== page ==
Stop Trying to Solve Problems

This is a title of an article in the current Psychology Today  and I am a little surprised by it. You might agree with me that it does seem a little unconventional, and bombastic for a title. The article claims, based on a psychological study that if we are a little distracted from a problem and then return to that problem later, our minds are more prepared to solve it than if we grit our teeth and concentrate harder and work to solve it.

That is a breath of fresh air for me, since distraction comes easily for me. The article practically legitimizes my “bad” habit. Or does it?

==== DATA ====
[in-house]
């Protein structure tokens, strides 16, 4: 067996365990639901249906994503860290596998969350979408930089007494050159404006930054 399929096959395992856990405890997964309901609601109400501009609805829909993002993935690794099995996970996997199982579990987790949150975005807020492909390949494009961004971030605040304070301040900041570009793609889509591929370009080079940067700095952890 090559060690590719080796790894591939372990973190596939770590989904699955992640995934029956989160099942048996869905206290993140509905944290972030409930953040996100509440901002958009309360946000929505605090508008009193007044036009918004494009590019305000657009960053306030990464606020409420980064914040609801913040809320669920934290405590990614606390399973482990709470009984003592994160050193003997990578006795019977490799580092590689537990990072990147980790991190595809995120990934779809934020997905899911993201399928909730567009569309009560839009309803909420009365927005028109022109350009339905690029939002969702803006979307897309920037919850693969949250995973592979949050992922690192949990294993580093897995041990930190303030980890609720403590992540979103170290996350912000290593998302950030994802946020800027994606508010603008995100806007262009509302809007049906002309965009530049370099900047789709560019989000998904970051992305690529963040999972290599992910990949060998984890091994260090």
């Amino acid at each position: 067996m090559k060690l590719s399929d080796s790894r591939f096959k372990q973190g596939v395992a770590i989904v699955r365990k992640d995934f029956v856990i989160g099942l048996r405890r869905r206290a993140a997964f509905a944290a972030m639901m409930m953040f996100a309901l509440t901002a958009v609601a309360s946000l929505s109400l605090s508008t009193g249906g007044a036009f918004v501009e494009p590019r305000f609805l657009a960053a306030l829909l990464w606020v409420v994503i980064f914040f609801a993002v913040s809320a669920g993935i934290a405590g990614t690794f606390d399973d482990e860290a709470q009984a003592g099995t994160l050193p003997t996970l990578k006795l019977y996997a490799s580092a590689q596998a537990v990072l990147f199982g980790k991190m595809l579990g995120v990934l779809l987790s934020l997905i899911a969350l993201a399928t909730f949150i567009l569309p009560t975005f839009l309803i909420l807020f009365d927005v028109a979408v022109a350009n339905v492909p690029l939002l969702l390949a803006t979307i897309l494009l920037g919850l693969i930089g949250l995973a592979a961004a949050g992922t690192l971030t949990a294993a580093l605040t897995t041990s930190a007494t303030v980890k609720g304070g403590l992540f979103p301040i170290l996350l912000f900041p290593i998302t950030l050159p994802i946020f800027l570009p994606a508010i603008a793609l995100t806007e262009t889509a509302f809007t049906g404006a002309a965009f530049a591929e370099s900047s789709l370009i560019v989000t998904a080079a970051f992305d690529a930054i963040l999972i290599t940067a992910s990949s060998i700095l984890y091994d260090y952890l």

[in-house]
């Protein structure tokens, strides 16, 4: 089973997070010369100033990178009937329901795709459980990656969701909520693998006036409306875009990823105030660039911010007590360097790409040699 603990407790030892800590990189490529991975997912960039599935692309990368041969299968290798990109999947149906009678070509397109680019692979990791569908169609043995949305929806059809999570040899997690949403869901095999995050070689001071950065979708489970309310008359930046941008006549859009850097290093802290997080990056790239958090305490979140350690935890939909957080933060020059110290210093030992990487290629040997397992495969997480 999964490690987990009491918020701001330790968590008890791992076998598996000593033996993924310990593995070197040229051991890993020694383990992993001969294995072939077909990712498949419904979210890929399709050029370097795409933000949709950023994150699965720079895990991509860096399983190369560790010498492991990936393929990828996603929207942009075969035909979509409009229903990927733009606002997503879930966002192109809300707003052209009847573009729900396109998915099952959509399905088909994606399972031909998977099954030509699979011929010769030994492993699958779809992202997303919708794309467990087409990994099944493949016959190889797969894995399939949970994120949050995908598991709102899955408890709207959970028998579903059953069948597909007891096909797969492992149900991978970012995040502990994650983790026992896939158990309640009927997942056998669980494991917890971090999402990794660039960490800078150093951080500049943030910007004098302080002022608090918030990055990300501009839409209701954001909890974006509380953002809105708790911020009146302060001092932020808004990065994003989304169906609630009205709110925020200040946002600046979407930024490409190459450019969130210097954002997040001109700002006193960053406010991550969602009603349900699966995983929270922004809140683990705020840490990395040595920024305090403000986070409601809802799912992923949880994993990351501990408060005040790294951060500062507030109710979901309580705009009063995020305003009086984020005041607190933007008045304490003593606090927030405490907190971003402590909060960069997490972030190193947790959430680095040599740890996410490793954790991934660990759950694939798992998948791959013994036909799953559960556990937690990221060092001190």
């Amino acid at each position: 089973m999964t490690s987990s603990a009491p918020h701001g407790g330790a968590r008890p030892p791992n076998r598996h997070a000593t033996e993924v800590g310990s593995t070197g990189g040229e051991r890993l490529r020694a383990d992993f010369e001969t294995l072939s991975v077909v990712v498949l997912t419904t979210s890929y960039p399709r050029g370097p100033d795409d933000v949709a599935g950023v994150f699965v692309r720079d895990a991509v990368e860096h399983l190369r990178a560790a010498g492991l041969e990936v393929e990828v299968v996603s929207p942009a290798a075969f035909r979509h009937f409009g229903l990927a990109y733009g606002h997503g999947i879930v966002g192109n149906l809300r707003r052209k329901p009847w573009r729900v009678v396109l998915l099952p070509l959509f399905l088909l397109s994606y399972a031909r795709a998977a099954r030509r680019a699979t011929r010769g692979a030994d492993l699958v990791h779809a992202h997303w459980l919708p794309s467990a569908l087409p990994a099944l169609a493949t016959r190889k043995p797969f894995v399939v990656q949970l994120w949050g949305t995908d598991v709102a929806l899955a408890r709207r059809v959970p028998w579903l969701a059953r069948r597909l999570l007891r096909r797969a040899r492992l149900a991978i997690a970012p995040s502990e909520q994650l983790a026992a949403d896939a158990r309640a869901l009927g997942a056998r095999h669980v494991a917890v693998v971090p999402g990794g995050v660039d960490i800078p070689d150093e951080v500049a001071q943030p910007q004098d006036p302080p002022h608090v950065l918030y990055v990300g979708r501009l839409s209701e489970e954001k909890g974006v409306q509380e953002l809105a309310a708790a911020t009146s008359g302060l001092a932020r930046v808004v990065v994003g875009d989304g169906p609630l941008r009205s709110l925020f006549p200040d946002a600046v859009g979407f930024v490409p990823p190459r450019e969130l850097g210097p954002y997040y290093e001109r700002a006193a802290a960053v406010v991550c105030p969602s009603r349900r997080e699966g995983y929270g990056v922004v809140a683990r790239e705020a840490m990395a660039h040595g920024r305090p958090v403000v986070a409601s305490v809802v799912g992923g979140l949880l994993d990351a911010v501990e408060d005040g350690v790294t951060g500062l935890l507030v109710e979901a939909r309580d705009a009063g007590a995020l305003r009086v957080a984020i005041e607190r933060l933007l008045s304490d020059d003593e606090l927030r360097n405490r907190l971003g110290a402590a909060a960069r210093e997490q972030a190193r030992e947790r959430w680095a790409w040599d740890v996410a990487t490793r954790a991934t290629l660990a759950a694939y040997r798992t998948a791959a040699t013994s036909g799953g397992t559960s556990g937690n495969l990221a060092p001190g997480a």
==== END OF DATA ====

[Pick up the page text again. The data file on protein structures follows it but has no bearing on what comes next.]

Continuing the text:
What is interesting is even if we are distracted for a brief moment, our unconscious neural processing kicks in and works on the problem in our moment of distraction.

How can this be applied to a teaching situation I wonder? How can language learners benefit from this? One way is to shift the routine of your classes and ensure that the students have  variety of activities rather than stick to one pattern.

Also, shift from a difficult task then have a brief distraction then return to the task later. That may be confusing for students, unless the distraction seems connected with the main task.

What it does confirm is that slight tangents in the teaching process are fine. A story, a joke, even small talk may be necessary for students to process what they are learning. If your classes are a “data dump” of knowledge, a brief distraction may be what your class needs.

Click the link below and see. Many thanks to David Paul for posting this link.

Stop Trying to Solve Problems.

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